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King Cheetah - Acinonyx jubatus rex
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King Cheetah
See also: Cheetah

The King Cheetah is an extremely rare, regal and strikingly beautiful animal. At one time it was considered to be a separate subspecies. Main difference between our King Cheetah and the normal standard spotted Cheetah is that its coat pattern differs distinctively. The standard Cheetah's coat is generally a yellow or golden color with a circular spotted pattern of small black markings. The King Cheetah has spots that run together to form several (usually three) black stripes down its back from the crest of its neck to the top of the tail. They also sport dark patch shaped markings, irregular in size and shape along their sides and flanks.
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In 1926 a cat, originally thought to be a cheetah-leopard hybrid, was trapped near Salisbury in Rhodesia (now Zimbabwe). The cat was found to resemble a Cheetah however the coat was not spotted but had long dark stripes down the middle of the back with dark patches on the flanks. Other animals of the same type were found and it was believed to represent a new species, the King Cheetah. It is widely believed now that these animals are merely an unusually marked variant of Cheetah and not a separate subspecies.

Cheetahs are classified in their own subfamily, Acinonyxchinae. Cheetahs have long legs and run down their prey rather than stalking it although they do seek cover to move as close as possible before the chase begins. They also have blunt non-retractable claws. Two subspecies are recognized, the African Cheetah Acinonyx jubatus jubatus and the Asian Cheetah (Acinonyx jubatus venaticus) . However, there is no clear visual difference between the subspecies. Reginald Innes Pocock, was convinced that it was a new species and in 1927 named it Acinonyx rex...but the animal was only to be sighted five more times between then and 1974 when one was finally photographed in South Africa's Kruger National Park.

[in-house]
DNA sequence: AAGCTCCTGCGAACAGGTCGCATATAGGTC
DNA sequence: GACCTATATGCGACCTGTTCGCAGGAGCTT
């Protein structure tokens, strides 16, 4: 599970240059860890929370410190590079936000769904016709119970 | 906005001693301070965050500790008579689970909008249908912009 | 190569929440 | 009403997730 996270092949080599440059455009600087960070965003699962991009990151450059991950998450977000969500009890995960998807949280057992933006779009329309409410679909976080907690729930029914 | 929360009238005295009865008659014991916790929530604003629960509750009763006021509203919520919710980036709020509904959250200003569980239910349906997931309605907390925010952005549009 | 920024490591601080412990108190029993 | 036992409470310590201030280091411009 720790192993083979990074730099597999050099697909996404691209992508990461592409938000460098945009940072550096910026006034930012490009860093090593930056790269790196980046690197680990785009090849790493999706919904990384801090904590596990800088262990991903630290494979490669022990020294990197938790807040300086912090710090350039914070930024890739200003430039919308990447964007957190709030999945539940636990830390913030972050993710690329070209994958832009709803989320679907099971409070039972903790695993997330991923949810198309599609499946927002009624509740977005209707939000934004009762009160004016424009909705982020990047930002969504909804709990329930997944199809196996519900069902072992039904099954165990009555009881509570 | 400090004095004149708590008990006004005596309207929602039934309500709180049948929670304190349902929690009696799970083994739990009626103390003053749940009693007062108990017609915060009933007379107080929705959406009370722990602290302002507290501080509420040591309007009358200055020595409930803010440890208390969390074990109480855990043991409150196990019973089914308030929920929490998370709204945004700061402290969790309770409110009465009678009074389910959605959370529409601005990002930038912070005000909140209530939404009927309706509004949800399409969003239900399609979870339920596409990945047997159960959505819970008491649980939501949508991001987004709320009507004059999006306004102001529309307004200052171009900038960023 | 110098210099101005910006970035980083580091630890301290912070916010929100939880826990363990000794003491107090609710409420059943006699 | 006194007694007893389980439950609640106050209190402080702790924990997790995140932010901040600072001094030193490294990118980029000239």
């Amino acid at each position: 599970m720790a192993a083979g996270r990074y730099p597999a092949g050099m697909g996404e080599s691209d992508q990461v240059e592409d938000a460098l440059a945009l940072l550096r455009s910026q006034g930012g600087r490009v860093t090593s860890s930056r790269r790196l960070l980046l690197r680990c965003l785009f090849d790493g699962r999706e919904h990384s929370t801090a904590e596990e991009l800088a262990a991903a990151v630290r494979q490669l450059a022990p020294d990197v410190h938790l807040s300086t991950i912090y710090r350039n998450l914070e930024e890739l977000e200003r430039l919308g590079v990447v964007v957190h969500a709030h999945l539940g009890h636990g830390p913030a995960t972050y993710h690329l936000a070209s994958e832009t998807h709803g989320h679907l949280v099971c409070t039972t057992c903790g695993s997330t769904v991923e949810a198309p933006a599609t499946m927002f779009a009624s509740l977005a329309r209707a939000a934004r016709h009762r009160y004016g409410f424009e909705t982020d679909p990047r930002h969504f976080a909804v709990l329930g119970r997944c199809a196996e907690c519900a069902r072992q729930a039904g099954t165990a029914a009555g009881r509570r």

King Cheetah's are extremely rare with a world population under 30 animals with only 10 of those believed to be in the wild in a few remote areas of Zimbabwe and Southern Africa. The DeWildt Cheetah Centre in Pretoria, South Africa is largely responsible for their preservation and present day population. The DeWildt Research Centre started their "King Cheetah" breeding in the early 1980's where many questions were answered when King Cheetahs were born as a result of pairing normal Cheetahs at the DeWildt center. Often times the King Cheetah is referred to as a "DeWildt Cheetah" which is certainly a fine tribute to their diligent efforts to preserve and protect this animal from extinction.

Scientists believe about 10,000 -12,000 years ago at least 99 percent of the world population died in a very short period of time and that the population may have gotten as low as one pregnant female. The King Cheetah has the same genetic makeup as that of the standard Cheetah with little genetic diversification and problems inherent from inbreeding. A male Cheetah's sperm count is very low and a large percentage is abnormal. It is interesting to note if Cheetah were livestock, they would be classified as infertile.

Scientific Data: Same as the Cheetah, Acinonyx jubatus excepting the King Cheetah is slightly larger.

Genetic Diversity Distribution | See also Cheetah

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